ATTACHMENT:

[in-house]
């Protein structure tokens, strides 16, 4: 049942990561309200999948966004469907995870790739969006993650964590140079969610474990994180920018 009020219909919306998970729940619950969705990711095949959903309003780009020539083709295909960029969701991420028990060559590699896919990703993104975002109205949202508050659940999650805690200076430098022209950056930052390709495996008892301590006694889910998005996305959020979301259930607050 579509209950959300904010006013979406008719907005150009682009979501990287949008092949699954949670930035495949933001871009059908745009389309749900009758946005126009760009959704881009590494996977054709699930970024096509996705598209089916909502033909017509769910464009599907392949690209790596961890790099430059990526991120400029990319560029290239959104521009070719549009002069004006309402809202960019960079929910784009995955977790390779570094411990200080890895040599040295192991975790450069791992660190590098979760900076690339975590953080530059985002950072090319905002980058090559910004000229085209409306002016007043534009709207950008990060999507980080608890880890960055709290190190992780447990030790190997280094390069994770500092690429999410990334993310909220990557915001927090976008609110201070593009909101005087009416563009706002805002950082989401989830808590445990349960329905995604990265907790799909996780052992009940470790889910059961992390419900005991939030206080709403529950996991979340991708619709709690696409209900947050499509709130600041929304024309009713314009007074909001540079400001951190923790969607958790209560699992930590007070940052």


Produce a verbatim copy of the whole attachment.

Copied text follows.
[in-house]
């Protein structure tokens, strides 16, 4: 049942990561309200999948966004469907995870790739969006993650964590140079969610474990994180920018 009020219909919306998970729940619950969705990711095949959903309003780009020539083709295909960029969701991420028990060559590699896919990703993104975002109205949202508050659940999650805690200076430098022209950056930052390709495996008892301590006694889910998005996305959020979301259930607050 579509209950959300904010006013979406008719907005150009682009979501990287949008092949699954949670930035495949933001871009059908745009389309749900009758946005126009760009959704881009590494996977054709699930970024096509996705598209089916909502033909017509769910464009599907392949690209790596961890790099430059990526991120400029990319560029290239959104521009070719549009002069004006309402809202960019960079929910784009995955977790390779570094411990200080890895040599040295192991975790450069791992660190590098979760900076690339975590953080530059985002950072090319905002980058090559910004000229085209409306002016007043534009709207950008990060999507980080608890880890960055709290190190992780447990030790190997280094390069994770500092690429999410990334993310909220990557915001927090976008609110201070593009909101005087009416563009706002805002950082989401989830808590445990349960329905995604990265907790799909996780052992009940470790889910059961992390419900005991939030206080709403529950996991979340991708619709709690696409209900947050499509709130600041929304024309009713314009007074909001540079400001951190923790969607958790209560699992930590007070940052």